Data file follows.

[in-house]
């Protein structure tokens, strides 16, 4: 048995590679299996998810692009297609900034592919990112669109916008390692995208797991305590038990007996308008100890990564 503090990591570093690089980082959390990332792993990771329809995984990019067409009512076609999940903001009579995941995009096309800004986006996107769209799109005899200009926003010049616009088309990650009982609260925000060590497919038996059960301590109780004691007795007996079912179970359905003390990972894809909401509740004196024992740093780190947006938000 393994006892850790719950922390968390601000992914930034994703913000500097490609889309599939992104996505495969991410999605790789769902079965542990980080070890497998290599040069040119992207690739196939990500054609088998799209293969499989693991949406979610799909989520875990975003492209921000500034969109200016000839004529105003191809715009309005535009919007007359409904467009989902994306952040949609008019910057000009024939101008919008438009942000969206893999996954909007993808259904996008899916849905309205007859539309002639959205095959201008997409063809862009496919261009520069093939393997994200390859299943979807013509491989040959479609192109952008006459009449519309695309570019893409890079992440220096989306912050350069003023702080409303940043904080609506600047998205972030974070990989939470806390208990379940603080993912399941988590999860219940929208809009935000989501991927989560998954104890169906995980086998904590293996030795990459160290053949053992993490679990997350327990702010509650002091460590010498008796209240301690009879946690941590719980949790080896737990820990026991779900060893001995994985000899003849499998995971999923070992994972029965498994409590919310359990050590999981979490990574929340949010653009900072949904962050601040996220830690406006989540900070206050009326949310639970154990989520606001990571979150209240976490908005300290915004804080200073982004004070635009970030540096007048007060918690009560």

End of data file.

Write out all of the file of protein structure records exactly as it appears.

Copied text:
[in-house]
């Protein structure tokens, strides 16, 4: 048995590679299996998810692009297609900034592919990112669109916008390692995208797991305590038990007996308008100890990564 503090990591570093690089980082959390990332792993990771329809995984990019067409009512076609999940903001009579995941995009096309800004986006996107769209799109005899200009926003010049616009088309990650009982609260925000060590497919038996059960301590109780004691007795007996079912179970359905003390990972894809909401509740004196024992740093780190947006938000 393994006892850790719950922390968390601000992914930034994703913000500097490609889309599939992104996505495969991410999605790789769902079965542990980080070890497998290599040069040119992207690739196939990500054609088998799209293969499989693991949406979610799909989520875990975003492209921000500034969109200016000839004529105003191809715009309005535009919007007359409904467009989902994306952040949609008019910057000009024939101008919008438009942000969206893999996954909007993808259904996008899916849905309205007859539309002639959205095959201008997409063809862009496919261009520069093939393997994200390859299943979807013509491989040959479609192109952008006459009449519309695309570019893409890079992440220096989306912050350069003023702080409303940043904080609506600047998205972030974070990989939470806390208990379940603080993912399941988590999860219940929208809009935000989501991927989560998954104890169906995980086998904590293996030795990459160290053949053992993490679990997350327990702010509650002091460590010498008796209240301690009879946690941590719980949790080896737990820990026991779900060893001995994985000899003849499998995971999923070992994972029965498994409590919310359990050590999981979490990574929340949010653009900072949904962050601040996220830690406006989540900070206050009326949310639970154990989520606001990571979150209240976490908005300290915004804080200073982004004070635009970030540096007048007060918690009560």